To do this I would locate a territorial pair and feed them for 3 days. This would give me a baseline of their feeding behavior and allow me to say, “on average, crows take x minutes to arrive at a fresh food pile.” Then I would introduce one of my three dangerous scenarios: a masked person holding a dead crow, a masked person standing near perched hawk, and a masked person standing near a perched hawk with a dead crow. In all these cases the birds were taxidermy-prepared mounts. In a handful of cases (4 to be exact) the birds simply observed the scene in silence and left. In most other cases however, the response was pretty stereotyped; the discovering bird (usually the territory holder) would scold and typically attract 5-11 additional birds. The mob would stick around for 10-20 minutes, scolding loudly and gradually growing more silent and dispersing before all but the territory holders were left. Exposure to the dangerous stimuli would only last 30min, after which they were removed. I found that crows responded most strongly when they saw a person and a hawk with a dead crow as opposed to a person holding a dead crow or a person near a hawk. This tells us that context matters, and crows are most sensitive to dead crows when they’re with familiar predators.
Following this event, for the next three days I would continue feeding the birds. By doing this I was able to test if exposure to the dead crow, hawk, or hawk with dead crow would make them act differently in the area, despite the presence of their favorite food. Spoiler alert, it did! While the crows usually approached the food it would take about 15-30min longer than it used to. This suggests that dead crows are used, in part, to assess that an area is dangerous, and that this information is retained and used for future decisions about spatial use.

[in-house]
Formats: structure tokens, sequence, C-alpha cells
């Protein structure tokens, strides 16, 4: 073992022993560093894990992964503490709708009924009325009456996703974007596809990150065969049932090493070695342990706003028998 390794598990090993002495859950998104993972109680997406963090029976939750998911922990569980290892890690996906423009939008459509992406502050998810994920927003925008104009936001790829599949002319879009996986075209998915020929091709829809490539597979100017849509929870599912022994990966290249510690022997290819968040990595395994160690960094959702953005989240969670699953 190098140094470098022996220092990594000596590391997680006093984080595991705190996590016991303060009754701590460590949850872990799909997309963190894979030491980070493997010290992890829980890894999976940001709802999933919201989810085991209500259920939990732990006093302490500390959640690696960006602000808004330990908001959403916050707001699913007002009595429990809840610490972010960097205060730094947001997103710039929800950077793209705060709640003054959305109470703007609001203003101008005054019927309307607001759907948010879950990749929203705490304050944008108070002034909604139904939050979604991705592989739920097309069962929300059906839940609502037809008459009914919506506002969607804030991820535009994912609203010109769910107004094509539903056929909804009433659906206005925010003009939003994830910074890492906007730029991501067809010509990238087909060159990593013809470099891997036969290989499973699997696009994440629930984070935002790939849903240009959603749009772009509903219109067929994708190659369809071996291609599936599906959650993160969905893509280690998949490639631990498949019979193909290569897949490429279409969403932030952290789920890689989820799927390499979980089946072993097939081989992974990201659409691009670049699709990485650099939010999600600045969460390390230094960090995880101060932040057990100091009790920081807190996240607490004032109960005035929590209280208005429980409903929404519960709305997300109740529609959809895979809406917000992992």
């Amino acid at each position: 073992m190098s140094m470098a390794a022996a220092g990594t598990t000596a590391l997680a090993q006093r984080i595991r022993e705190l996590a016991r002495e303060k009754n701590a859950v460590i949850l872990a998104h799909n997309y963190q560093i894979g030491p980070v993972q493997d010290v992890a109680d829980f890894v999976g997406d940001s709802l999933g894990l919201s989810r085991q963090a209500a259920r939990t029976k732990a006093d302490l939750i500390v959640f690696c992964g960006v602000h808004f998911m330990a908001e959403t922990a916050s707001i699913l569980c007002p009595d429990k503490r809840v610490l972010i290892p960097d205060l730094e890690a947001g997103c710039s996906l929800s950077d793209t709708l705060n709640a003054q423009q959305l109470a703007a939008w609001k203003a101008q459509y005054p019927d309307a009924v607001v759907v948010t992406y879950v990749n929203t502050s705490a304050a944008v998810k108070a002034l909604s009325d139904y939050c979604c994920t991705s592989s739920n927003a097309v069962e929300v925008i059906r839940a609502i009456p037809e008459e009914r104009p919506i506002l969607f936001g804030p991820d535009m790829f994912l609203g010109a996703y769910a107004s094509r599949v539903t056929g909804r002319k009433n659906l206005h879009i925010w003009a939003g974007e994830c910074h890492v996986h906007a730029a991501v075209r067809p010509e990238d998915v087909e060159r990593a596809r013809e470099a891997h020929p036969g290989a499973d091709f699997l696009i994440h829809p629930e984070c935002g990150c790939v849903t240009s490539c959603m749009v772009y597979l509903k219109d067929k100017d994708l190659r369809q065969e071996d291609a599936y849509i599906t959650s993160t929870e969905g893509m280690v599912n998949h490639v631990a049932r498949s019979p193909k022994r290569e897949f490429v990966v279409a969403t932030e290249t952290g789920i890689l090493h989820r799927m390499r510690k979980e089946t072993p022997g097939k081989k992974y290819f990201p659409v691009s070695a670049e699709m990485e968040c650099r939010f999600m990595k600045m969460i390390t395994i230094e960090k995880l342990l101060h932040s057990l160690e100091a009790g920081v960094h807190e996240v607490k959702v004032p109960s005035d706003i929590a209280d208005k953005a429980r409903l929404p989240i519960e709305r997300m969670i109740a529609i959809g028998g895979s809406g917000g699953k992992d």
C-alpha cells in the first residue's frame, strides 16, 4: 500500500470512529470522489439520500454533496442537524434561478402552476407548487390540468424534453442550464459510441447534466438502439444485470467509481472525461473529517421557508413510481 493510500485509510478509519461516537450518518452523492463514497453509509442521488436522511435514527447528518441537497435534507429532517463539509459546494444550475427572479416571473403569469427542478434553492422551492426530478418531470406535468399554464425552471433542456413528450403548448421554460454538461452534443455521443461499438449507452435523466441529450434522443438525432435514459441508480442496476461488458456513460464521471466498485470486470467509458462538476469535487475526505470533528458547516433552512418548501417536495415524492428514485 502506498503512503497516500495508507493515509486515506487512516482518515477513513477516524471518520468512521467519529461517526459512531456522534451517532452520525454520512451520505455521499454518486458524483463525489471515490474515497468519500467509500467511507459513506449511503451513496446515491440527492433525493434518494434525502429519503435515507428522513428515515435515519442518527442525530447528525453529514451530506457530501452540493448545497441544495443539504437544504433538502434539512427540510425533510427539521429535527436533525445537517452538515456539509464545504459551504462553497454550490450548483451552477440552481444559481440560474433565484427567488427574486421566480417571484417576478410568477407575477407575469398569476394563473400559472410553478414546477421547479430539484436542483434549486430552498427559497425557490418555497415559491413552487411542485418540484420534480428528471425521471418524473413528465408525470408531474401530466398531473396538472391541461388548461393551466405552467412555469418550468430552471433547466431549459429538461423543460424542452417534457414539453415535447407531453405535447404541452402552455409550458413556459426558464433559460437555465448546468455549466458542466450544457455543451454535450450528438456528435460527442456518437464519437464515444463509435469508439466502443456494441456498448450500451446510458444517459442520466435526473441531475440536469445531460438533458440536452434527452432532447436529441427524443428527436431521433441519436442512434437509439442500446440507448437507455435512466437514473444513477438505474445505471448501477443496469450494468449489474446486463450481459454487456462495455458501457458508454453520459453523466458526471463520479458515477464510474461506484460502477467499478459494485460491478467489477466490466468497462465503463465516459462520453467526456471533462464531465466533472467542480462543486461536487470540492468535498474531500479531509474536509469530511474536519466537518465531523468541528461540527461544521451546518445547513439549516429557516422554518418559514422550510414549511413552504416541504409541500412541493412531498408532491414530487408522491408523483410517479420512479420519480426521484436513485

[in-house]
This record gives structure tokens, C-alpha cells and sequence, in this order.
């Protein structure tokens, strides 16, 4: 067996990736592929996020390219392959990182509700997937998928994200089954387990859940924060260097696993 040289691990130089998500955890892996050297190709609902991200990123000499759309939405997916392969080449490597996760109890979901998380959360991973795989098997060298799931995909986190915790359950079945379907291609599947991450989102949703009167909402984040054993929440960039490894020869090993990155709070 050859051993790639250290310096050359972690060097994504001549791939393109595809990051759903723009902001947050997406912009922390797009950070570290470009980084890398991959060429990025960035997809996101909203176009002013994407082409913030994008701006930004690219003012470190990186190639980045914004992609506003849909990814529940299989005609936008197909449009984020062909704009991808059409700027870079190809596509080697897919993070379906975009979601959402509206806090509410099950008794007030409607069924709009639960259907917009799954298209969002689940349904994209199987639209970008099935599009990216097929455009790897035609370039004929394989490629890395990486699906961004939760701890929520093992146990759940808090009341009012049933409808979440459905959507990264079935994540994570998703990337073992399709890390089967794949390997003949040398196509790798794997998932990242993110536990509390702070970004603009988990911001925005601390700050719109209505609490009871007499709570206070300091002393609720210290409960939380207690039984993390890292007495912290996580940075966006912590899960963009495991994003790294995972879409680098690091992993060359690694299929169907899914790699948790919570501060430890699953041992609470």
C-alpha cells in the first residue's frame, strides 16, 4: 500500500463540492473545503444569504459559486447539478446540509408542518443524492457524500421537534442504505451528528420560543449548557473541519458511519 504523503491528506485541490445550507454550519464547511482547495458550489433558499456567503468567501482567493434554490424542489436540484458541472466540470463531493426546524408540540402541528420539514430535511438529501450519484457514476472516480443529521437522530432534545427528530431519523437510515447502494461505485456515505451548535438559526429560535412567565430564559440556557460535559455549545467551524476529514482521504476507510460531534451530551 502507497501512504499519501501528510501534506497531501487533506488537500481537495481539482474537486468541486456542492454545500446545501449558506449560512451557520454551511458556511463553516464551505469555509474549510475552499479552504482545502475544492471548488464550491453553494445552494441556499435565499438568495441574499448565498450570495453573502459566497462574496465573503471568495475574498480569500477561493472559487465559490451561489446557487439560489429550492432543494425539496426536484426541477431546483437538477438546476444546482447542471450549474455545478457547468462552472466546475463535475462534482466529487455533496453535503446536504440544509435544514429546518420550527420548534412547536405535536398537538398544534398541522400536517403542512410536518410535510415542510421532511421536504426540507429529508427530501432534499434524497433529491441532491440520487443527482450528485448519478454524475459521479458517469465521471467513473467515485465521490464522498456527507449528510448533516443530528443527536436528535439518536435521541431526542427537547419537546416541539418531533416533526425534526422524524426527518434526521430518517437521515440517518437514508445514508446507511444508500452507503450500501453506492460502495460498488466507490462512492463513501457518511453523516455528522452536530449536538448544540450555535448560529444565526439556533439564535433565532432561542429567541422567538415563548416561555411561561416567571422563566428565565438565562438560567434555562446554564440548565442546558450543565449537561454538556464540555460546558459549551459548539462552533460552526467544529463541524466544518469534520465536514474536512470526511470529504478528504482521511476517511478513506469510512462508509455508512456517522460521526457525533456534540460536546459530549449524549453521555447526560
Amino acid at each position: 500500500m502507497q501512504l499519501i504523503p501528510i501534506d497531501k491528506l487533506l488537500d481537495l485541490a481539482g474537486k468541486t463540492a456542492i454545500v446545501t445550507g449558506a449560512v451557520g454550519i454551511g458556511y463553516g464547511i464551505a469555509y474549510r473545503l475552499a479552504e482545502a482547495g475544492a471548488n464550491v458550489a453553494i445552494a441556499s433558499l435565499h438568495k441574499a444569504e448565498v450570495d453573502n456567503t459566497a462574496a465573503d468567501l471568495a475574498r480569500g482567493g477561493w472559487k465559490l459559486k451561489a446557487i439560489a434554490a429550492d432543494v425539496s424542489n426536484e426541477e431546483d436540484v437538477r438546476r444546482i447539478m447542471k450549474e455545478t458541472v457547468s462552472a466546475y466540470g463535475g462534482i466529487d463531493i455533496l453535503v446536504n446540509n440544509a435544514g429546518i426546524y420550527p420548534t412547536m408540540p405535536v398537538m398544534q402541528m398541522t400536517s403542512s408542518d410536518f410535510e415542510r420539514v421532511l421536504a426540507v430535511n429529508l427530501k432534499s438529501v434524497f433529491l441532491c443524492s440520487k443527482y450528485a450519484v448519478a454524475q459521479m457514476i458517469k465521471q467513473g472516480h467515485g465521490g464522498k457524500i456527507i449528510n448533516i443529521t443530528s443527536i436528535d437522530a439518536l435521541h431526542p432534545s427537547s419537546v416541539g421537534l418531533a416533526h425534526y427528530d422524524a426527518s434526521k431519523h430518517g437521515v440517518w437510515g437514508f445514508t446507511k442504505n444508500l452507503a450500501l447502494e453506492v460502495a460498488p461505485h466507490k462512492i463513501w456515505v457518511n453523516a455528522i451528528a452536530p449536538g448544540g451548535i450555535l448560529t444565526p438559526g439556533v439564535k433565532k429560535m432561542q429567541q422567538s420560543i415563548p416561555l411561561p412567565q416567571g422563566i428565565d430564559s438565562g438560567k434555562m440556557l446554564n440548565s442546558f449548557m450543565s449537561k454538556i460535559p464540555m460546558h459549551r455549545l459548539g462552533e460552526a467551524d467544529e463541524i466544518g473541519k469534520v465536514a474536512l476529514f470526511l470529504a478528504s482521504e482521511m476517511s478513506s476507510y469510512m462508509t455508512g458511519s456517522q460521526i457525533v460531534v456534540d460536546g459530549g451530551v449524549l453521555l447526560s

The last question was if and for how long they would remember that masked person associated with the dangerous event. Provided the birds had scolded them in the first place, a week after the main experiment wrapped up, I would reintroduce the dangerous person. I found that, of birds that were administered this test (N=84) the majority of them remembered and scolded the person. Even after 6 week, 38% of the 65 pairs eligible for all 6 tests continued to respond to the ‘dangerous’ person. It’s incredibly cool to me that crows cannot only learn new predators based on their proximity to dead crows but to other predators and remember them for so long. It’s really amazing. Crows are likely learning and remembering an incredible number of humans faces over their lifetime.
So why do crows gather around their dead, according to the best available science? At least in part, it’s to learn about dangerous places and new predators. Could there be other, more emotionally intelligent reasons? Sure. Scientists simply haven’t devised a way to address that yet, but we’re trying to think of ways to do so that are minimally invasive. Until then, I know there are many folks out there who need no scientific evidence to believe that that’s precisely what’s going on and I see no reason studies like this should disabuse them of that belief. Studies of animal emotions are the next frontier and I couldn’t be more excited to watch crows continue to blow people away.
To read the scientific article in full, which covers the many additional elements of this experiment, click here.
- Iglesias, T.L., McElreath, R., & Patricelli. G.L. (2012) Western scrub-jay funerals: cacophonous aggregations in response to dead conspecifics. Animal Behaviour 84: 1103-1111.
- Avery M.L., Tillman E.A., & Humphrey J.S. (2008) Effigies for dispersing urban crow roosts. Proceedings of the 23rd Vertebrate Pest Conference. Davis, CA: University of California, Davis: 84–87
- Peterson, S. & Colwell, M. (2014) Experimental evidence that effigies reduce corvid occurrence. Northwest Naturalist 95: 103-112.
- Cross, D.J., Marzluff, J.M., Palmquist, I., Minoshima, S., Shimizu, T., & Miyaoka, R. (2013) Distinct neural circuits underlie assessment of a diversity of natural dangers by American crows. Proceedings of the Royal Society B. 280: 20131046